An urban planner develops strategies for the use of land to accommodate growth, create communities, and revitalize facilities in cities, towns, and other urban environments. The roles of urban planners vary, but their main objective is to develop urban environments into functional, thriving societies that accommodate population growth and offer a pleasant place to work and live.
Urban planning may sound easy on paper, but it is more complicated than just deciding which structure to build where. Urban planners require a strong knowledge of codes and regulations to meet legal obligations. Since they focus on diverse areas, they may have different titles such as regional planner, town planner, city planner, long-range planner, environmental planner, infrastructure planer, transportation planner, or urban designer.
What do Urban Planners do?
Urban planners identify the short and long-term needs of a community and develop plans to create, grow, and revitalize the area. For example, they examine the plans for proposed facilities such as hospitals, schools, malls, and recreation facilities to ensure that they conform to the requirements of the changing population. As urban environments grow, planners help communities manage their social, economic, and environmental issues to attract investors. Whether a planner works on broad community-wide plans or focuses on a specific field, the ultimate goal of all planners is to promote efficient use of community land and resources for recreational, commercial, and residential purposes. Before local authorities clear a project, urban planners work with community members, public officials, and other groups of interest to identify community goals and issues that may arise from the project.
Where do Urban Planners Work?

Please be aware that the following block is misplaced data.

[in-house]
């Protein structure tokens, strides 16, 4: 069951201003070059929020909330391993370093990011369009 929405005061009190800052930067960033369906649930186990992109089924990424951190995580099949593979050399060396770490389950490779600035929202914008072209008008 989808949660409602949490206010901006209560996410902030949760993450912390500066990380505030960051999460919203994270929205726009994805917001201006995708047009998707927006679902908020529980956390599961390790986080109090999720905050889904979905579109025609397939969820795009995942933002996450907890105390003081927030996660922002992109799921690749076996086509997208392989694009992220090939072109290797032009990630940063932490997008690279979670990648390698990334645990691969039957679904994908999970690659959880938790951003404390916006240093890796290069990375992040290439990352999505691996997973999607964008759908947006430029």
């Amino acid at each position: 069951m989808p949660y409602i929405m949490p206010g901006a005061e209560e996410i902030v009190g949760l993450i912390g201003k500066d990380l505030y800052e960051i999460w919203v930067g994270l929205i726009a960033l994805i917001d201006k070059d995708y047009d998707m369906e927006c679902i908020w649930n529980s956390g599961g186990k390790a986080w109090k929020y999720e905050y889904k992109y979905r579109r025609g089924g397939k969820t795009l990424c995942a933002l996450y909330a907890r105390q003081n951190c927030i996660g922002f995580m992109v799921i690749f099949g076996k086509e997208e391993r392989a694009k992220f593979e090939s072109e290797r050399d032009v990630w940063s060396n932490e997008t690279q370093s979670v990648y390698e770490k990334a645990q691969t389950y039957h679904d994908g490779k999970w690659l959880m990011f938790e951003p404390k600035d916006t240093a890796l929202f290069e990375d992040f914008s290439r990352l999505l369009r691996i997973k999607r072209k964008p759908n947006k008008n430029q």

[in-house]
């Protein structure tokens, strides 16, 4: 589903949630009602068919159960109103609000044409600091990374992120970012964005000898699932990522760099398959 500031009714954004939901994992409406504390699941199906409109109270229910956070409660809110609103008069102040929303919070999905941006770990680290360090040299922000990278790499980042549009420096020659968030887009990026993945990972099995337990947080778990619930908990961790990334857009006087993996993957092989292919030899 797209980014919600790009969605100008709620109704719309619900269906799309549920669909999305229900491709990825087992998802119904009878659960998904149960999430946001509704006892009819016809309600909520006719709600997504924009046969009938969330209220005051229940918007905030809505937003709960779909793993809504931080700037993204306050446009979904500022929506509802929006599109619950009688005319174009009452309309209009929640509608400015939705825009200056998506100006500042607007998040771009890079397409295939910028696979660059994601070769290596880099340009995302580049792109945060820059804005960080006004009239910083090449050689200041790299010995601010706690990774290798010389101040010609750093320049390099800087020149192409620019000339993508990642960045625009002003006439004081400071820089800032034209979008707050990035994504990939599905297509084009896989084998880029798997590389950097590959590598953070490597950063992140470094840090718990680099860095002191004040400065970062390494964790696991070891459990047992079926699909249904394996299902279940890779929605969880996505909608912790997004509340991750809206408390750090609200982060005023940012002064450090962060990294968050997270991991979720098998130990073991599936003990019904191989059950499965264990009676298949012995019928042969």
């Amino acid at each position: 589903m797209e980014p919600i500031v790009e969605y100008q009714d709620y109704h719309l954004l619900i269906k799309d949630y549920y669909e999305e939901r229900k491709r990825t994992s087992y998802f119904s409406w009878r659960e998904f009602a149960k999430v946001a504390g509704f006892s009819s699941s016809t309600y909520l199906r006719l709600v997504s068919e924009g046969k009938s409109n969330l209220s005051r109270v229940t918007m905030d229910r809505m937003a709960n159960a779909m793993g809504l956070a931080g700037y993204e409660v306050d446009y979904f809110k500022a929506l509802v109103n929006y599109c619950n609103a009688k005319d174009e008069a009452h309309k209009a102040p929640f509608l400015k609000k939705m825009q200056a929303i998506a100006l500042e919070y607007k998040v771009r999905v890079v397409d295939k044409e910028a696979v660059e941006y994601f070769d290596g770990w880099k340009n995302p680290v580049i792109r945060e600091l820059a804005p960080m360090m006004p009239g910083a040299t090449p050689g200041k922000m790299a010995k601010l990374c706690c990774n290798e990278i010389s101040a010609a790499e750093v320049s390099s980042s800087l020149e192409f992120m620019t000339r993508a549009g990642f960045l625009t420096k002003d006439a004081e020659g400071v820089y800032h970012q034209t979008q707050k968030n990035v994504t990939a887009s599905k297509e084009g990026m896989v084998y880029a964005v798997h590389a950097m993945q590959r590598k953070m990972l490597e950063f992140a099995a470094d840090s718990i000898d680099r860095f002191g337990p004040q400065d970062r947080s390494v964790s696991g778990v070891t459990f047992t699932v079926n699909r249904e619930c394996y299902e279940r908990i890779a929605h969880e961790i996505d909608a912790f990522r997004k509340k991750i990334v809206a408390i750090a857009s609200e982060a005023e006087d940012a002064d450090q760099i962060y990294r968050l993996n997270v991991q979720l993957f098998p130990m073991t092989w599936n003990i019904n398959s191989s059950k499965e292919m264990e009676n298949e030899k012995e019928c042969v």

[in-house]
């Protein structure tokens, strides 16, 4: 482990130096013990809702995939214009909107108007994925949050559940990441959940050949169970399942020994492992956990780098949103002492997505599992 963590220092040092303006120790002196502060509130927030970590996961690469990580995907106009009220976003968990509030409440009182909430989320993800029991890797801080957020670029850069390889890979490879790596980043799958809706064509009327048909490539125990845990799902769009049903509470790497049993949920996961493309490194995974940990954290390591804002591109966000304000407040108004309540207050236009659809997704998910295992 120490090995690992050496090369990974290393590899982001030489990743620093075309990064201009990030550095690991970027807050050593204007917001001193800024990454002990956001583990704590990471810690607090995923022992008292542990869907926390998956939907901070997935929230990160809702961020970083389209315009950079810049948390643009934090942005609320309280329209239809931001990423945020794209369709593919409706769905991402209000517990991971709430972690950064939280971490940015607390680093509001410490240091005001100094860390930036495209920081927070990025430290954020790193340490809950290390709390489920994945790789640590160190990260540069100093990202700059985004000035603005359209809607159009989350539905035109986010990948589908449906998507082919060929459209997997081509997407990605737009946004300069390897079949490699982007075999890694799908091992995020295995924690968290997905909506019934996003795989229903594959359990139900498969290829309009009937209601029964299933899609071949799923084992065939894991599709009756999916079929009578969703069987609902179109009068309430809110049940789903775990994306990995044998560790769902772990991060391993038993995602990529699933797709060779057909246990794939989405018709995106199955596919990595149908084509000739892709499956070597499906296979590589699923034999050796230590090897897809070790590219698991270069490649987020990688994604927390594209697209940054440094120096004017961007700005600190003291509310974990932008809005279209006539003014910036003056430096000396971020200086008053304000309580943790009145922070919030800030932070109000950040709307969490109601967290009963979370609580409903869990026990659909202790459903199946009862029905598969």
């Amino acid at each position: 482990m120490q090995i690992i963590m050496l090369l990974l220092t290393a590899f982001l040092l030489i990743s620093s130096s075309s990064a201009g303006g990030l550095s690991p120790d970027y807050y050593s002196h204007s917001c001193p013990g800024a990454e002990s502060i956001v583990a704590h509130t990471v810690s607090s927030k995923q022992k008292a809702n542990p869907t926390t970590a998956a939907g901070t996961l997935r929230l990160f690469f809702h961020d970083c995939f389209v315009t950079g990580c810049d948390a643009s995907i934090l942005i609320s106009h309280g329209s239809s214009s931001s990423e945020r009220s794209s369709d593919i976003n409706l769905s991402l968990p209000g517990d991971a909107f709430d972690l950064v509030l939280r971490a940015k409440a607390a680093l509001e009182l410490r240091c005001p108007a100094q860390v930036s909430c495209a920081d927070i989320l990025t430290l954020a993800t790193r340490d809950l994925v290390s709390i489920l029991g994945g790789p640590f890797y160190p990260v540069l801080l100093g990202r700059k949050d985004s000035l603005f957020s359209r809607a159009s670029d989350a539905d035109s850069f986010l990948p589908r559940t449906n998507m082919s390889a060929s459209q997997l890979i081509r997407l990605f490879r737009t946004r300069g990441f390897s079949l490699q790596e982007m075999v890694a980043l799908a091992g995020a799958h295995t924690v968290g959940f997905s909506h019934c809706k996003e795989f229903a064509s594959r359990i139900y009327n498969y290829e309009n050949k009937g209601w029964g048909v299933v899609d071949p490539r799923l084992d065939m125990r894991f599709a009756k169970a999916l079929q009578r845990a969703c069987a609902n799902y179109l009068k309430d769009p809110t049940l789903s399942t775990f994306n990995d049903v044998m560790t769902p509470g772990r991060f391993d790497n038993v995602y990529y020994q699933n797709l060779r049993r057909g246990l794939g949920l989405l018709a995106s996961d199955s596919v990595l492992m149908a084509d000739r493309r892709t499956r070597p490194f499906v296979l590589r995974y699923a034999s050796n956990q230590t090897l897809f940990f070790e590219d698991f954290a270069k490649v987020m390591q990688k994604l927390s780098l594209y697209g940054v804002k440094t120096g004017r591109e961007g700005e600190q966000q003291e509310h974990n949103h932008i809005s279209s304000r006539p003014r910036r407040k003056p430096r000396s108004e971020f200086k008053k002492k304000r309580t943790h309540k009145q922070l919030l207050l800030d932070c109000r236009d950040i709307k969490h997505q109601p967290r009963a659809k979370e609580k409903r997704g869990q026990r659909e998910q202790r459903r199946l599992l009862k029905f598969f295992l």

Urban planners work for the various levels of government, non-profit organizations, real estate developers, and consultancy firms. They are found in urban environments, especially in towns and cities that are experiencing a boom in the real estate sector. Planners cooperate in their work and collaborate with public officials, architects, developers, and engineers to establish the suitability of the project. Urban planning can be stressful at times because a planner must balance negotiating deals and conflicting interests. They are always under pressure from the public, real estate developers, and politicians, to recommend favorable plans against tight deadlines. They must inspect development sites and therefore spend much of their time in the field. They work during the regular business hours but may be required to long overtime to attend meetings with neighborhood groups or planning commissions.
How to Become an Urban Planner
An aspiring urban planner requires a lot of education in the field before landing a job. Most junior or assistant urban planners have a bachelor's degree, but senior planners hold master's degrees. An undergraduate in a related field such as environmental design, political science, or economics might be admitted to a master's degree program in urban planning. Work experience is important, especially for urban planners in large cities what projects are likely to cause friction among investors, residents, politicians, and the government.
About the Author
Victor Kiprop is a writer from Kenya. When he's not writing he spends time watching soccer and documentaries, visiting friends, or working in the farm.
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